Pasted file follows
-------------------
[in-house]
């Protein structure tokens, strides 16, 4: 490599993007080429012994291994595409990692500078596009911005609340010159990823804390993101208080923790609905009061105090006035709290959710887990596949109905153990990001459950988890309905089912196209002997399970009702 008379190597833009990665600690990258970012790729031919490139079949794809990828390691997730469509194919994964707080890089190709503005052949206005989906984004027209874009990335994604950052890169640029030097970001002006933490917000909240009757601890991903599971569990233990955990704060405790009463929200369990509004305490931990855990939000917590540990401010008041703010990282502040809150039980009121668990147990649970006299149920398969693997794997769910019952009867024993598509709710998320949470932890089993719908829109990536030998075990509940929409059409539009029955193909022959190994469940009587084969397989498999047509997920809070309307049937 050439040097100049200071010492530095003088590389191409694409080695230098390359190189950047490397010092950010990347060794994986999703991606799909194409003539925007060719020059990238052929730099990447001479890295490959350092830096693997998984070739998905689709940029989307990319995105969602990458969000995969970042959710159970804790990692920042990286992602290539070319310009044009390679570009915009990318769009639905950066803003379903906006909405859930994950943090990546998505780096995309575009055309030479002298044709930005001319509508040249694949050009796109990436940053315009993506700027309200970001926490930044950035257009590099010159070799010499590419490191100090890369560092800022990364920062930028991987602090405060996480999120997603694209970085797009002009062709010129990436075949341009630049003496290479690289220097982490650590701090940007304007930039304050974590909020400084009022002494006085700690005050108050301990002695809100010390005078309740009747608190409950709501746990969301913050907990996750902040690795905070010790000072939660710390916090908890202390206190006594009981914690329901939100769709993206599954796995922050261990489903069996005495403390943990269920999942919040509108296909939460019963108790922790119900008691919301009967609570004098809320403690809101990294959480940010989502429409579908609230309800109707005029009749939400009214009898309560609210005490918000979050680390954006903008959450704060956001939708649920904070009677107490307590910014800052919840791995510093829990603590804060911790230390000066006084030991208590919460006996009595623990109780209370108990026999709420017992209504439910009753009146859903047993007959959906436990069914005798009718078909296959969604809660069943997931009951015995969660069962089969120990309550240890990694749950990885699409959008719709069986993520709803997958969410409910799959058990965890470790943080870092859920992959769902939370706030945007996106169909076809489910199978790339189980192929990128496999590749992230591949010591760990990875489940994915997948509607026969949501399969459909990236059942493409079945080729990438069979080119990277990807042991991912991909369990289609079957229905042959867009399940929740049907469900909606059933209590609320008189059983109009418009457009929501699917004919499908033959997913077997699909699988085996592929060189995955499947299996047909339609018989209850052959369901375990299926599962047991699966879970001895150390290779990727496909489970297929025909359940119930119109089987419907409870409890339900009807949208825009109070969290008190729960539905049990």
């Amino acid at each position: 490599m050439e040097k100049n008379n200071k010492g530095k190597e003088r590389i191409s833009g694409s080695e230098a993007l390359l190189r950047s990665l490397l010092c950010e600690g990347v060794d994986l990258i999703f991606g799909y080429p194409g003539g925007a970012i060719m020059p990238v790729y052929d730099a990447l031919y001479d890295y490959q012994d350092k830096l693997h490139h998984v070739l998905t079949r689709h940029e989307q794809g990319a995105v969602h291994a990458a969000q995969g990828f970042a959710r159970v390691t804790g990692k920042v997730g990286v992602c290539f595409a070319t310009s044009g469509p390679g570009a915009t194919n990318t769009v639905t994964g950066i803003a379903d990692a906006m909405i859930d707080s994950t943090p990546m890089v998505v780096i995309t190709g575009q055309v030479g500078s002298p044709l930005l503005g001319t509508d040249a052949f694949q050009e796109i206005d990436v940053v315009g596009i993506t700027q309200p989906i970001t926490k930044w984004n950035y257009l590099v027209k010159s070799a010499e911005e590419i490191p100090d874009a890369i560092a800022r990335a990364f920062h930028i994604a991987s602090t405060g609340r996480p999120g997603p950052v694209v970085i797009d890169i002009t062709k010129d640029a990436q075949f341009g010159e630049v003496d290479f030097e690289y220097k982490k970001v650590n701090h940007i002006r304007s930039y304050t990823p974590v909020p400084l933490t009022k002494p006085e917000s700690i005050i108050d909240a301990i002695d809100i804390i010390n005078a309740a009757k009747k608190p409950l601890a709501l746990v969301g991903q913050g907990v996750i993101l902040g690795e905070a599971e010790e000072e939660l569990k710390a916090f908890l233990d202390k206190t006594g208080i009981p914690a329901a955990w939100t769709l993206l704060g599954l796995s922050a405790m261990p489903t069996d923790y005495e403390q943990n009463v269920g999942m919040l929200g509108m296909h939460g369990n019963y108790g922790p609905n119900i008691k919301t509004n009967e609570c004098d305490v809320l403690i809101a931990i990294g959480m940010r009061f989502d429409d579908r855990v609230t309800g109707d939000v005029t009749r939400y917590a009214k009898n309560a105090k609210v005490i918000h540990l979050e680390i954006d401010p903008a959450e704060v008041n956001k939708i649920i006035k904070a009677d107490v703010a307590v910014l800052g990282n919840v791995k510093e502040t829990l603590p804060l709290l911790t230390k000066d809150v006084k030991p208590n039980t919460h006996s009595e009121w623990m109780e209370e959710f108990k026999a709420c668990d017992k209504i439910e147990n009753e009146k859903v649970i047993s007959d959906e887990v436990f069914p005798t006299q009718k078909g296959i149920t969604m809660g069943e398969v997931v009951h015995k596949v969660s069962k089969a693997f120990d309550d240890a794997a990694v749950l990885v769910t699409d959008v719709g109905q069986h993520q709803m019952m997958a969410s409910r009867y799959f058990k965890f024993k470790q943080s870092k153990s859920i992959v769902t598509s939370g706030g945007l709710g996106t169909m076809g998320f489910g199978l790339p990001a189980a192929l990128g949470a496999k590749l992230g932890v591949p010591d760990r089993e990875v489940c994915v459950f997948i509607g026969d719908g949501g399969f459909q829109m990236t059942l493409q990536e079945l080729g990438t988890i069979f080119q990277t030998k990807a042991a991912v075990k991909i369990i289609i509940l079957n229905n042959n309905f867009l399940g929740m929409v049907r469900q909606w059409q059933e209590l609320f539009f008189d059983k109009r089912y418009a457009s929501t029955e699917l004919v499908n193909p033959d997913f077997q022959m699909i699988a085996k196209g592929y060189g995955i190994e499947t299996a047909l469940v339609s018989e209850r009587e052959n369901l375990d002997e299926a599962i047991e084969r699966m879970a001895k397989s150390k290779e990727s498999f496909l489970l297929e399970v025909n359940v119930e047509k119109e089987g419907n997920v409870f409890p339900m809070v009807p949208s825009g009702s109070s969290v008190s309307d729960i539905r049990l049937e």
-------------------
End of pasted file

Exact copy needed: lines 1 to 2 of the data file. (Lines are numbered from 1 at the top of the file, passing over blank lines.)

[in-house]
């Protein structure tokens, strides 16, 4: 490599993007080429012994291994595409990692500078596009911005609340010159990823804390993101208080923790609905009061105090006035709290959710887990596949109905153990990001459950988890309905089912196209002997399970009702 008379190597833009990665600690990258970012790729031919490139079949794809990828390691997730469509194919994964707080890089190709503005052949206005989906984004027209874009990335994604950052890169640029030097970001002006933490917000909240009757601890991903599971569990233990955990704060405790009463929200369990509004305490931990855990939000917590540990401010008041703010990282502040809150039980009121668990147990649970006299149920398969693997794997769910019952009867024993598509709710998320949470932890089993719908829109990536030998075990509940929409059409539009029955193909022959190994469940009587084969397989498999047509997920809070309307049937 050439040097100049200071010492530095003088590389191409694409080695230098390359190189950047490397010092950010990347060794994986999703991606799909194409003539925007060719020059990238052929730099990447001479890295490959350092830096693997998984070739998905689709940029989307990319995105969602990458969000995969970042959710159970804790990692920042990286992602290539070319310009044009390679570009915009990318769009639905950066803003379903906006909405859930994950943090990546998505780096995309575009055309030479002298044709930005001319509508040249694949050009796109990436940053315009993506700027309200970001926490930044950035257009590099010159070799010499590419490191100090890369560092800022990364920062930028991987602090405060996480999120997603694209970085797009002009062709010129990436075949341009630049003496290479690289220097982490650590701090940007304007930039304050974590909020400084009022002494006085700690005050108050301990002695809100010390005078309740009747608190409950709501746990969301913050907990996750902040690795905070010790000072939660710390916090908890202390206190006594009981914690329901939100769709993206599954796995922050261990489903069996005495403390943990269920999942919040509108296909939460019963108790922790119900008691919301009967609570004098809320403690809101990294959480940010989502429409579908609230309800109707005029009749939400009214009898309560609210005490918000979050680390954006903008959450704060956001939708649920904070009677107490307590910014800052919840791995510093829990603590804060911790230390000066006084030991208590919460006996009595623990109780209370108990026999709420017992209504439910009753009146859903047993007959959906436990069914005798009718078909296959969604809660069943997931009951015995969660069962089969120990309550240890990694749950990885699409959008719709069986993520709803997958969410409910799959058990965890470790943080870092859920992959769902939370706030945007996106169909076809489910199978790339189980192929990128496999590749992230591949010591760990990875489940994915997948509607026969949501399969459909990236059942493409079945080729990438069979080119990277990807042991991912991909369990289609079957229905042959867009399940929740049907469900909606059933209590609320008189059983109009418009457009929501699917004919499908033959997913077997699909699988085996592929060189995955499947299996047909339609018989209850052959369901375990299926599962047991699966879970001895150390290779990727496909489970297929025909359940119930119109089987419907409870409890339900009807949208825009109070969290008190729960539905049990």